While Mann had creative control over the series as producer he only directed one episode, with the series using many different directors, including Abel Ferrara who directed the two hour pilot episode. His influence is clear, the pilot is somewhat darker than the rest of the series, and it’s obvious he was pushing the limits of what was acceptable for television then along with striving to get the most from his budget. A series like this made today would obviously be more brutal, and the tight reign kept on Torello’s language is in rather stark contrast to the rest of his character, but this isn’t a series that pulls too many punches. A lot of characters aren’t going to make it to the end, and even our heroes aren’t the most law abiding men, Torello in particular is a man who’d clearly be a crook if he wasn’t a cop – never feeling the need to flash his badge to get a little cooperation when flexing a muscle or two will get the job done. Not just when he’s dealing with criminals either, the poor soul that refuses to deliver his dining table on time only just lives to regret things, along with waking up to a molatov cocktail or two on his doorstep.
Crime Story is an impressive series, according to the sleeve notes the New York Times called it ‘one of the best television series you’ve probably never seen’ and they’re right, I hadn’t heard of the series before its release, which seems strange given how much influence it has had over both Mann’s movies and many popular TV series today. They certainly weren’t wrong about the quality either, as Crime Story manages to pack just as many gripping story elements into its series as the likes of NYPD Blue and Homicide: Life on the Street, along with being an intriguing examination of the thin line between the two sides of the law.
Presented in its original 4:3 fullscreen ratio, sadly Crime Story was never going to look fantastic, standards of television recordings in the ‘80s weren’t a patch on today, and its very evident here. Whilst the transfer isn’t bad – the picture is impressively clean – the original elements have left Anchor Bay with a tough task. The image is very high contrast, and although that leaves you with very dark blacks, with areas of shadow becoming black holes where any glimmer of detail consumed. The series’ odd look doesn’t help, with its clear ‘80s production values and ‘60s style it looks rather like a gritty version of Happy Days. The darkness makes t a difficult encoding job, and it does sometimes struggle, and that – along with some grain – can leave some obvious artifacting in the image. You have to wonder if Anchor Bay had added just one extra disc if the problems would remain, as apart from the first – which only carries the pilot – they hold more than four hours each.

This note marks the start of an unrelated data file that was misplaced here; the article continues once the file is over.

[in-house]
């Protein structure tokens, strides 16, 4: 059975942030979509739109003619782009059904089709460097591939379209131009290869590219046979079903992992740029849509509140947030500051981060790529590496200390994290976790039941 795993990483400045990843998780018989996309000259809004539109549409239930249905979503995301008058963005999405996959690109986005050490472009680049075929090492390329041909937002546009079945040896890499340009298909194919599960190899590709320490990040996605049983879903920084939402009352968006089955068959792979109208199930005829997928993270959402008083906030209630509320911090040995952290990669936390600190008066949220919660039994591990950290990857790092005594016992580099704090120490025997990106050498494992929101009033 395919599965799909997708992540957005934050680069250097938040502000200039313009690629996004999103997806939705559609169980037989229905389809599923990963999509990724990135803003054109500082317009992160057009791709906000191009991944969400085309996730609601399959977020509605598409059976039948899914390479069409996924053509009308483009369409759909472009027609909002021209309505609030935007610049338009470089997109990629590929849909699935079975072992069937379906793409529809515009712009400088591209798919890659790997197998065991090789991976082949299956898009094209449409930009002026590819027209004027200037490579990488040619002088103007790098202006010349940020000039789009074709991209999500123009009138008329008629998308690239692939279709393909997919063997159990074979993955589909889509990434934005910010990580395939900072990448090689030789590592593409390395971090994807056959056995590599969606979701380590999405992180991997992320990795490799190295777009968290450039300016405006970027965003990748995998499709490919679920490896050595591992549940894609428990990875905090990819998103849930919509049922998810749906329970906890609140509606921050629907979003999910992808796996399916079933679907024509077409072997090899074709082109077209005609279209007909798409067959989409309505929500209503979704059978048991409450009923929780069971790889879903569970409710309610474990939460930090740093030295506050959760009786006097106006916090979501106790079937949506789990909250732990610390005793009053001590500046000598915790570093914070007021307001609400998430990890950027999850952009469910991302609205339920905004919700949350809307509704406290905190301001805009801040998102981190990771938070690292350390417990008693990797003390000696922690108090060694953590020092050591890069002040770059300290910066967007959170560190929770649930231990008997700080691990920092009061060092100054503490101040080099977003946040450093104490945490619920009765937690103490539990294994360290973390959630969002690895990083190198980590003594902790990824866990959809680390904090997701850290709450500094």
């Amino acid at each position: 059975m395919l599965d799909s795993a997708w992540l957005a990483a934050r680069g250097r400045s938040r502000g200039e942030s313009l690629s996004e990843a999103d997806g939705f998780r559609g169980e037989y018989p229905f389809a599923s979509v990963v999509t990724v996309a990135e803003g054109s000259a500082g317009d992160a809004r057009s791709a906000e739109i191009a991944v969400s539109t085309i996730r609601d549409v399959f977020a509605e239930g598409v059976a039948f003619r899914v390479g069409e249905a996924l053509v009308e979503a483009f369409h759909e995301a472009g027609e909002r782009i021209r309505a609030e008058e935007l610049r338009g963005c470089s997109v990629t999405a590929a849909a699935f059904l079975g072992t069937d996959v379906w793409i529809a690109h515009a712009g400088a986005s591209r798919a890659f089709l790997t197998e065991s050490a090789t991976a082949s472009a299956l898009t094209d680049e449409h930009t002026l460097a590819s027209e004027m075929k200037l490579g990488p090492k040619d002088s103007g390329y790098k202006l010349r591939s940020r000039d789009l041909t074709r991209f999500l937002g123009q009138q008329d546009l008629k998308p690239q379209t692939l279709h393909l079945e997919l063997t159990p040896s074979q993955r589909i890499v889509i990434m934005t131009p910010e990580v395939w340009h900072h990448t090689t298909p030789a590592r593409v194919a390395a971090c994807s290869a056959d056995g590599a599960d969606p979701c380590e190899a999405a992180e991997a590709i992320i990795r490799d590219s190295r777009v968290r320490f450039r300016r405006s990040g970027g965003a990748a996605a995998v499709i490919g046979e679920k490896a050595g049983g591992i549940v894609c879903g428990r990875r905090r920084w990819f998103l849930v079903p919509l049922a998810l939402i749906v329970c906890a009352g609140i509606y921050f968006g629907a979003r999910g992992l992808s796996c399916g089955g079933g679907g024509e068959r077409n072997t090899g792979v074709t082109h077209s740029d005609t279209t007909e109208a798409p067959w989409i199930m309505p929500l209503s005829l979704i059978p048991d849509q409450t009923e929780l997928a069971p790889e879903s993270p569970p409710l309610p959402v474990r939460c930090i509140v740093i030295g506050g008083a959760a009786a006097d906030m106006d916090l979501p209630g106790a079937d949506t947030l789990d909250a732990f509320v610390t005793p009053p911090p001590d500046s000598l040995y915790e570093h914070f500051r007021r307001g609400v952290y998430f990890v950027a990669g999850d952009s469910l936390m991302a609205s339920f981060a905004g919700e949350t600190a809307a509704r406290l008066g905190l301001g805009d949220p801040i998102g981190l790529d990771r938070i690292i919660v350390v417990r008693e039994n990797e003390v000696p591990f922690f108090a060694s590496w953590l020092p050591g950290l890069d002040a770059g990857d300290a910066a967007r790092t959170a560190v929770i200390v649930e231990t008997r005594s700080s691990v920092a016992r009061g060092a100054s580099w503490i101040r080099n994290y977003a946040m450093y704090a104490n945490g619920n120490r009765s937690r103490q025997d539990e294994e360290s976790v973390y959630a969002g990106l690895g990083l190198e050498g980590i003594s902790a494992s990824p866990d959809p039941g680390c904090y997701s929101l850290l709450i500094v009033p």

Available with either its original Dolby Stereo Soundtrack, or with a new Dolby Digital 5.1 remix, Crime Story still always sounds like television material. Obviously this isn’t a bad thing for the stereo track, but not much effort has gone into the remix, with it sounding rather similar to the stereo track filtered through my amplifier on Pro Logic settings, so there hasn’t been a large effort to remix the original elements or bring anything new to the track.
Sadly Crime Story arrives with nothing more than a small booklet giving some background to the series. Worse that that though, the episodes contain no chapter stops – which is a real pain if like me you experience a power cut 5 minutes from the end of an episode. It’s an odd decision to exclude such a rudimentary feature from the discs, it may not be one often needed on a TV series, but as I’ve learned it is one that can be sorely missed even if only needed once.
Whilst Anchor Bay may not have released this set with a huge fanfare, or even put a large effort into its presentation, it’s good to see it one DVD at all as Crime Story is an excellent series that will have passed most people by. The very reasonable price point also makes this a tempting purchase, and I for one am hoping this sells well enough to warrant Anchor Bay bringing us the second – and sadly final – series of this top quality drama.